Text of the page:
I became interested in mobile photography through Instagram.  For a while I didn’t bother downloading it and couldn’t be bothered to find out what all the fuss was about.  When I eventually did, I was hooked.  I began playing with the standard filters, but quickly changed to sepia only edits.  I was amazed at the work that people were able to produce using only a mobile phone!  After approximately a year I started a new account and began to experiment with colour.  

I am now part of the AMPt Community leadership because I believe that there is an enormous amount to learn and be inspired by in this group.  Hopefully, I may be able to pass on something useful I have learnt too!

What other mobile artists inspire you? 









What mobile photo groups, blogs or other information would you recommend readers interested in exploring mobile photography check out?

As I am on the leadership team there, I would fully recommend you join and participate at AMPt Community -

I also recommend checking out the digital magazines Mobiography and FLTR.


What does mobile photography mean to you and the future of photography? 

I love exploring and mobile photography has taken me from my living room and out into the world again.  I love that feeling of being able to go out and not feel that I need to take anything with me except my mobile phone (and perhaps my Olloclip and Joby GorillaPod).  I have to get up close and personal with my subjects due to the lack of an optical zoom, but this just means that I need to walk and investigate!  Of course, technically, there are other limitations when comparing to a digital SLR, but to me a mobile is just a different tool - a pallet knife compared to a brush.  I believe that mobile photography is an entirely new branch of photography and it is entirely possible to produce works of as great beauty, significance and emotion as any other art form because it is the creative individual behind the tool that is the impetus not the tool itself.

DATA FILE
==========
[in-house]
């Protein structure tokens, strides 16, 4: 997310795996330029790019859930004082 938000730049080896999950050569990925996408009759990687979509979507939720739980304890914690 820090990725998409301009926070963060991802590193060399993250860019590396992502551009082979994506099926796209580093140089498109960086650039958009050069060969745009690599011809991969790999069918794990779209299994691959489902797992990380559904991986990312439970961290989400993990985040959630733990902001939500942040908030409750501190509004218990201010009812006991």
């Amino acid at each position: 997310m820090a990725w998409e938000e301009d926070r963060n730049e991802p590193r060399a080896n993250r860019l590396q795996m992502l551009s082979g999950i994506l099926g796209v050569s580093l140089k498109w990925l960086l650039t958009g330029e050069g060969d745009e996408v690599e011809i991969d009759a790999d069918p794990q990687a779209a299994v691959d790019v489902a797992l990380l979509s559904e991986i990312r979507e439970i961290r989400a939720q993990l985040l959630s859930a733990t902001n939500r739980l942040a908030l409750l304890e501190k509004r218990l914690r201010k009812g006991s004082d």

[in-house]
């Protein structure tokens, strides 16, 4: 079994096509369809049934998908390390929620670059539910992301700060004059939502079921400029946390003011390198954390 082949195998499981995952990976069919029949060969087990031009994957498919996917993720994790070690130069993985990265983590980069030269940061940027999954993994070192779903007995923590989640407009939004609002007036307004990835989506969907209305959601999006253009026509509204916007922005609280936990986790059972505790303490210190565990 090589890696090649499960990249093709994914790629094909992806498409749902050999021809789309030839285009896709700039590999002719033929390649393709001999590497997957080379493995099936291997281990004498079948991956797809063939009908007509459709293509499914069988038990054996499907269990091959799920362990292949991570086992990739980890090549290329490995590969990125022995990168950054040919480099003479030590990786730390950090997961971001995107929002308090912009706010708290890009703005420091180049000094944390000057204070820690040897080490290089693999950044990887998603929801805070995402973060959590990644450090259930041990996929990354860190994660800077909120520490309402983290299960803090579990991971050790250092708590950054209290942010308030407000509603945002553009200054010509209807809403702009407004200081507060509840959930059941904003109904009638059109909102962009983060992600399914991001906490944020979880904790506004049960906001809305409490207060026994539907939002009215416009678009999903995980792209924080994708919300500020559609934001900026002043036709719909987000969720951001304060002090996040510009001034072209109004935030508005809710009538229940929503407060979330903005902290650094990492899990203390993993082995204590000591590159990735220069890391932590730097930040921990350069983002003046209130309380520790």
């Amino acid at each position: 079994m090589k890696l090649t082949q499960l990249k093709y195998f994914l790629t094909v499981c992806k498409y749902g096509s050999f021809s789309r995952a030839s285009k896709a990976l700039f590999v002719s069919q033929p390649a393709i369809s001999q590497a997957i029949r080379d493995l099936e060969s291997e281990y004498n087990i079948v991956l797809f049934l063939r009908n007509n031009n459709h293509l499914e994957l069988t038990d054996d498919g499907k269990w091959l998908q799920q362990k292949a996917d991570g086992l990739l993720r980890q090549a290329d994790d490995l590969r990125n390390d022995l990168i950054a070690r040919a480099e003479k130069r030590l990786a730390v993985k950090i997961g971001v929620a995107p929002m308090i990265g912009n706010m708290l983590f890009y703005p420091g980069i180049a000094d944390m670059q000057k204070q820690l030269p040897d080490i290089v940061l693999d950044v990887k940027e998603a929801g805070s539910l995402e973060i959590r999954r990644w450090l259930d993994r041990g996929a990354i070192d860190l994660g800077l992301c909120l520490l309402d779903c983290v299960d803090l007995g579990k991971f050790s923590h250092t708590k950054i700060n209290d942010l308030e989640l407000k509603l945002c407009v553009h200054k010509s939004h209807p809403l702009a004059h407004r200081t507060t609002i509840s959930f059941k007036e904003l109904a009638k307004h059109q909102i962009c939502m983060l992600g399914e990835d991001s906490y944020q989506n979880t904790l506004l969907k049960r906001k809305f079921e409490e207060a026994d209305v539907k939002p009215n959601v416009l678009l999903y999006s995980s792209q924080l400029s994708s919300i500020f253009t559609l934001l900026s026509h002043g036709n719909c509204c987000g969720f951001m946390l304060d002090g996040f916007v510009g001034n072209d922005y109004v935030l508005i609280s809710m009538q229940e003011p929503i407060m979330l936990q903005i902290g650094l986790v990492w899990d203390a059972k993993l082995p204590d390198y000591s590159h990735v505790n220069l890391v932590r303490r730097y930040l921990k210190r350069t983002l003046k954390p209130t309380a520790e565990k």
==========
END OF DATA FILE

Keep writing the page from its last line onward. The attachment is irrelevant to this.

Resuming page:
The phrase that mobile photographers throw out again and again is, that ‘it’s the camera that is always on me’.  For me, that is only half the truth of why I keep shooting with a mobile phone.  It is always on me, so if I miss a great shot it is because I chose to ignore it, but I continue to shoot with a mobile precisely because of the restrictions it imposes upon me.  It allows me to concentrate on what I feel is important in a shot - composition.  

Mobile phones have put photography into the hands of people like me who have no artistic training and are looking for an outlet for their creativity.  Is it the great democratiser of photography?  Not quite yet, I don’t think.  It is possible for more and more people to access one, but camera phones are still quite expensive and there are certainly still cheaper options available out there.  However, mobile phones put photography straight into the palms of a significant number of people who previously didn’t use a camera and gives them the opportunity to be expressive and creative at moment in during their day.  Mobile photography has made it possible to open a world of hidden moments.